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How do viruses do it? Their genomes contain much less information than the cells that they infect, yet they are capable within a few hours of turning an infected cell into a virus producing factory. What are the mechanisms involved? How does a virus shut down the host immune response? These are the types of question my research tries to answer.
We use biochemistry, biophysics, structural biology and virological techniques to examine how viral proteins interact with each other or with host proteins. We have published structures of viral proteins using X-ray crystallography and NMR and are now using EM to study how a vaccinia virus protein destablises host proteins involved in the innate pathway.
I studied biochemistry in Liverpool and London. Since my PhD, I have worked on the biology of many viruses, especially picornaviruses and vaccinia virus. I have been an independent group leader at MFPL since the early 1990s. Recently, I have published three text books on different themes and become editor-in-chief of Archives of Virology.
Toll-like receptors initiate innate immune responses against viruses and bacteria. They signal by their cytoplasmic Toll/interleukin-1 receptor (TIR) domains forming open-ended assemblies with the downstream adaptors including MAL and MyD88. Azar et al. show that the vaccinia virus immunomodulator protein A46 facilitates viral infection by interfering with the formation of the MAL and MyD88 assemblies.
The N-terminus of vaccina virus protein comprises only 90 amino acids. However, the determination of its structure was a tour-de-force of X-crystallography requiring special equipment at the synchrotron and ab initio solution of the phases using a supercomputer in San Diego and specialised algorithms. The N-terminal domain has a beta-sandwich fold that binds a fatty acid molecule in a unique way.
This proteinase has a papain-like fold. In contrast to papain, however, it is very specific, cleaving only one viral protein and a very limited number of cellular proteins. We have shown that this specificity is achieved by a unique ability to cleave before or after basic amino acids and specially developed sites on the enyzme to recognise upto 9 amino acids of the substrate. In addition, we predicted from its specificity that this protein would be able to remove ubiquitin and ISG15 proteins in infected cells, as we recently demonstrated.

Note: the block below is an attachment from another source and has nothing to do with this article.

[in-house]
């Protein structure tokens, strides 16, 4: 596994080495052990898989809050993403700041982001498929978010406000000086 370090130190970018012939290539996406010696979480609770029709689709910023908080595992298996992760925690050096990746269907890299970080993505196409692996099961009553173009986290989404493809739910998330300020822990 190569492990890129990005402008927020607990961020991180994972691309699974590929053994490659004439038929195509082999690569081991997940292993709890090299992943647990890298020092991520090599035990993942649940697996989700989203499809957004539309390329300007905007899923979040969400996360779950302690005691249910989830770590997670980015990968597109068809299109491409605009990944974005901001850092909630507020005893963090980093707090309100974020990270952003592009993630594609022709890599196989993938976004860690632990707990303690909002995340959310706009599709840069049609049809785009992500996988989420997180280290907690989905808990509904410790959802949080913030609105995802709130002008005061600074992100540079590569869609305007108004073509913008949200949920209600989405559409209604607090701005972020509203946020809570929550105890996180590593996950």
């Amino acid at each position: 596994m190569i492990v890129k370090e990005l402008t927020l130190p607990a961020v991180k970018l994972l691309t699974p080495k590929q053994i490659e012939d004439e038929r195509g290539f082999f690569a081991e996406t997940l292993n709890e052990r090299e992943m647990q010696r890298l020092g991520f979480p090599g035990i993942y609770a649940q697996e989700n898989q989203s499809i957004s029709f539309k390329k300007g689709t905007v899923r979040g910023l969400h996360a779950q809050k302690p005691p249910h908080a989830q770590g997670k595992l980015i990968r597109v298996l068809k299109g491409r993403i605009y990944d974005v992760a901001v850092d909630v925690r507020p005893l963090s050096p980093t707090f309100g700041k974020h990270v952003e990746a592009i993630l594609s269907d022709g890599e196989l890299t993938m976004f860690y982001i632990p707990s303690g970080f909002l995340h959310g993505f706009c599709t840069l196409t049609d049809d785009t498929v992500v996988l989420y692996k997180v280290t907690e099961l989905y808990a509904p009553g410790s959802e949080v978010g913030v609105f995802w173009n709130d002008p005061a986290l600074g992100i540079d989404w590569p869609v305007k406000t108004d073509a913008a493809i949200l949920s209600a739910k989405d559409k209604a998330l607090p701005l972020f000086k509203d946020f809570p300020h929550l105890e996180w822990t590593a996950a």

Irreversible inactivation of ISG15 by a viral leader protease enables alternative infection detection strategies.
Swatek, Kirby N; Aumayr, Martina; Pruneda, Jonathan N; Visser, Linda J; Berryman, Stephen; Kueck, Anja F; Geurink, Paul P; Ovaa, Huib; van Kuppeveld, Frank J M; Tuthill, Tobias J; Skern, Tim; Komander, David
Vaccinia Virus Immunomodulator A46: A Lipid and Protein-Binding Scaffold for Sequestering Host TIR-Domain Proteins.
Fedosyuk, Sofiya; Bezerra, Gustavo Arruda; Radakovics, Katharina; Smith, Terry K; Sammito, Massimo; Bobik, Nina; Round, Adam; Ten Eyck, Lynn F; Djinovic-Carugo, Kristina; Usón, Isabel; Skern, Tim
NMR analysis of the interaction of picornaviral proteinases Lb and 2A with their substrate eukaryotic initiation factor 4GII.
Aumayr, Martina; Fedosyuk, Sofiya; Ruzicska, Katharina; Sousa-Blin, Carla; Kontaxis, Georg; Skern, Tim
Characterisation and structure of the vaccinia virus NF-κB antagonist A46.
Fedosyuk, Sofiya; Grishkovskaya, Irina; De Almeida Ribeiro, Euripedes; Skern, Tim
2016-2019: The Group Skern participates in the special Doctoral Program "Integrative Structural Biology" reviewed and funded by the Austrian Science Fund FWF. Tim Skern is the Speaker of the program.
Project title: "Substraterkennung durch picornavirale Proteasen L und 2A"
Project number P 28183
2009-2013: Tim Skern was the speaker of the Doctoral Program "Structure and Interaction of Biological Macromolecules" reviewed and funded by the Austrian Science Fund FWF, the University of Vienna and the Medical University of Vienna.